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rollover

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Everything posted by rollover

  1. Lend or lose out - UK banks "Help to Buy" dilemma
  2. The cost of a National Lottery Lotto ticket has doubled to £2. The rise, the first since the lottery started in 1994, is part of a package of changes including bigger prizes, says operator Camelot. Prizes for matching three numbers will rise from £10 to £25. Average jackpots are predicted to rise to around £5m on Saturdays and £2.5m on Wednesdays. Camelot says this will mean more money for charities. It has raised £30bn for "good causes" since 1994. Total National Lottery sales have increased by 35% since 2002, when the game was officially renamed Lotto. Some 30 million tickets are reportedly bought every Saturday. BBC
  3. It's that the sweetener to hook someone up? House prices 'to rise by 25% in five years': Average home will cost nearly £280,000 while in London they will cost £566,000.
  4. Fiscal panics & selfishly erratic monetary policy…the world may still be too reliant on the Dollar to care, but that will change. https://www.youtube.com/watch?feature=player_detailpage&v=4mrpz2toYtU
  5. MORTGAGE borrowers who use the government’s new guarantee scheme could see interest rates fall by up to one percentage point, City A.M. understands. Banks lending under the scheme will have to pay the government a fee for each mortgage given out, a cost that will be passed on to borrowers. But the fee will only cost around one-third of the likely gain for subsidised borrowers. The scheme will give borrowers with as little as a five per cent deposit for their house a guarantee covering up to the next 15 per cent. As a result the lender should present a lower risk to the bank or building society. However the banks cannot treat the borrower in exactly the same way, as they will not have a track record of saving up for the larger deposit, and because the bank has to pay the government a fee for the guarantee – to cover the risk of paying out on a defaulting mortgage and to cover the admin costs. As a result, insiders at the lenders expect a borrower with a five per cent deposit plus 15 per cent guarantee to pay the interest rate typically faced by a borrower with a 10 per cent deposit. On a £200,000 property that could cut the rate on a two year fix from around 4.6 per cent to around 3.6 per cent. Similarly a typical borrower with a 10 per cent deposit and 10 per cent guarantee will pay the same rate as a borrower with a 15 per cent deposit.
  6. Daddy, there's a million pigeons Ready to be hooked on new religions.
  7. A super result for Angela Merkel. But, in a reference to coalition building, she said it was "too early to say exactly what we'll do". Her Christian Democrats took about 42% of the vote (39,4 % in 2009). But Mrs Merkel's preferred coalition is at risk, as her Free Democrat partners appear not have secured the 5% needed to enter parliament. She may, therefore, be forced to seek a grand coalition with the Social Democrats - estimated to have won 26% (27,9 % in 2009). There was some speculation on German television that the Christian Democrats (CDU) might even win enough seats for an absolute majority - the first in half a century - if both the FDP and AfD fail to make it into parliament.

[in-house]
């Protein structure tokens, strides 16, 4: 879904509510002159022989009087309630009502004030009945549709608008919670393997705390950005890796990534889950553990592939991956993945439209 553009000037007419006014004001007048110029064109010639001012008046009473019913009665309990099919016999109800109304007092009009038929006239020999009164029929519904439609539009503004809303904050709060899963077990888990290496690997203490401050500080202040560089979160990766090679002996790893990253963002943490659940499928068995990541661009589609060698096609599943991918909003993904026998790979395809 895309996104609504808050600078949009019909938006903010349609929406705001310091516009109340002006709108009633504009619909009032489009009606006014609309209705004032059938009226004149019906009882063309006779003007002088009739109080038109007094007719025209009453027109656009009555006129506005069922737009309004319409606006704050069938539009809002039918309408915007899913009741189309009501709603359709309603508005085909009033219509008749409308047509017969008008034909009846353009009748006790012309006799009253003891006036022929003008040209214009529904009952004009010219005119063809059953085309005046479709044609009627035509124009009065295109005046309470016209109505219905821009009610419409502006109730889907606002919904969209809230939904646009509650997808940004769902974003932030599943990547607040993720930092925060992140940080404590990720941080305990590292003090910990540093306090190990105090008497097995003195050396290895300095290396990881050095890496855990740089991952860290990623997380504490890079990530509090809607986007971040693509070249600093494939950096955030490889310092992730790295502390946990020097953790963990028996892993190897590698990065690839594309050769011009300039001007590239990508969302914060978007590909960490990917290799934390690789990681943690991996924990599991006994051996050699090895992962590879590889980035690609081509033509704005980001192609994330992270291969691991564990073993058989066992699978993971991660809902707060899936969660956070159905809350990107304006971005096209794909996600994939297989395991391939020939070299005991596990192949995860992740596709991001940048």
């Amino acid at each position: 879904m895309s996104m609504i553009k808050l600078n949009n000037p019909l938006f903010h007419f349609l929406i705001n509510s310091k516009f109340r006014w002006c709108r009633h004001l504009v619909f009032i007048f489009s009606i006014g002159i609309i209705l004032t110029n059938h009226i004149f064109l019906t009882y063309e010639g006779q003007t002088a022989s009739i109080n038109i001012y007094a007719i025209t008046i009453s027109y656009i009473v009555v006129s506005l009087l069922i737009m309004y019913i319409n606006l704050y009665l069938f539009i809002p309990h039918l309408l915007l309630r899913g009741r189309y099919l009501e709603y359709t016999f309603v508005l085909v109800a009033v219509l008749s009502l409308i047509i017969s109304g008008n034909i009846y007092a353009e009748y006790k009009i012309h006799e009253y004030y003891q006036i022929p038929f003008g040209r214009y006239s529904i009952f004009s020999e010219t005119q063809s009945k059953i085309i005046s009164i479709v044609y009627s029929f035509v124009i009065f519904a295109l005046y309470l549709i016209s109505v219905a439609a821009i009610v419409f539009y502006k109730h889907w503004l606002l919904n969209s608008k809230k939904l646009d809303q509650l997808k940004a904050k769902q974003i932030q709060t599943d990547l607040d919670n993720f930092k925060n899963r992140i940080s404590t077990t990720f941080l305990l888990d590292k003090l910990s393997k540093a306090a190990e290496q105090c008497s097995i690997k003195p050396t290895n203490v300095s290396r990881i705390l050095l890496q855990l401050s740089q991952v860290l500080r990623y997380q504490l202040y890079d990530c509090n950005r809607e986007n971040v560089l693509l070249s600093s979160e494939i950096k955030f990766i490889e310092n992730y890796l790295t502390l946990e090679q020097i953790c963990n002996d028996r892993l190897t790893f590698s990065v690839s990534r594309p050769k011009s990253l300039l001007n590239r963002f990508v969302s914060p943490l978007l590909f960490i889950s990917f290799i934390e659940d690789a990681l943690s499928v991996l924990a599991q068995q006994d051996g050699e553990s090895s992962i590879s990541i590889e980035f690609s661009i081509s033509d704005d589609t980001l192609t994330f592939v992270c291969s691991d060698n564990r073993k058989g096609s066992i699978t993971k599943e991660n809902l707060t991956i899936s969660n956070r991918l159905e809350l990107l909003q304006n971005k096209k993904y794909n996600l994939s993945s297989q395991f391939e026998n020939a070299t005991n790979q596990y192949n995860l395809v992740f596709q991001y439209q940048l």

8. Mrs Merkel asked for votes to continue with her government's policies into 2017. Let's wait and see.
  9. Prime Minister Viktor Orbán says the government is forecasting 2 % cent growth in 2014 now the country has overcome major problems such as paying back its 2008 loan from the International Monetary Fund. Orbán, delivering his pre-agenda speech in Parliament on Monday, summed up the greatest achievements of the past months as contracting inflation, raising the wages of teachers and healthcare workers, and the decrease of unemployment. He emphasised that this progress could not have been reached without the great efforts of the Hungarian people.
  10. That was my thought as well, when I saw it.
  11. Efforts to right the ship are taking longer than expected, officials involved in the recovery of the crippled cruise liner have said.
  12. The ship has been detached from rocks.
  13. Not really! If there is someone capable to deals with the problems, they discredit him. For example: Hmrc's David Heaton a government tax adviser who was secretly filmed offering tips on how to keep money "out of the chancellor's grubby mitts" has resigned.
  14. Gold slipped on Monday, reversing early gains as growing conviction the U.S. Federal Reserve would decide to roll back its stimulus from this month dented the metal's appeal as a hedge against inflation. The consensus is that the Fed will initially reduce its bond purchases, now $85 billion a month, by $10 billion or perhaps $15 billion and will announce the taper to its quantitative easing (QE) after its September 17-18 meeting.
  15. The European Central Bank has room to manoeuvre to help offset any turbulence caused by the U.S. Federal Reserve reining in its monetary stimulus, ECB Executive Board member Peter Praet said. The bond market rout has driven yields higher across the board, including for low-risk German debt, which Praet said was a sign of "normalisation" after the record low rates of recent years. He said that recent tensions on short-term money markets were partly due to falling liquidity in the banking system as some banks repaid 3-year loans that the ECB granted during the darkest episodes of the euro zone's debt crisis. Banks were paying back the 3-year loans because they were trying to shrink down their balance sheets and reduce lending to the economy, possibly causing a de facto tightening of monetary policy. Link
  16. Is all the talk about housing bubble related to the Fed's decision?
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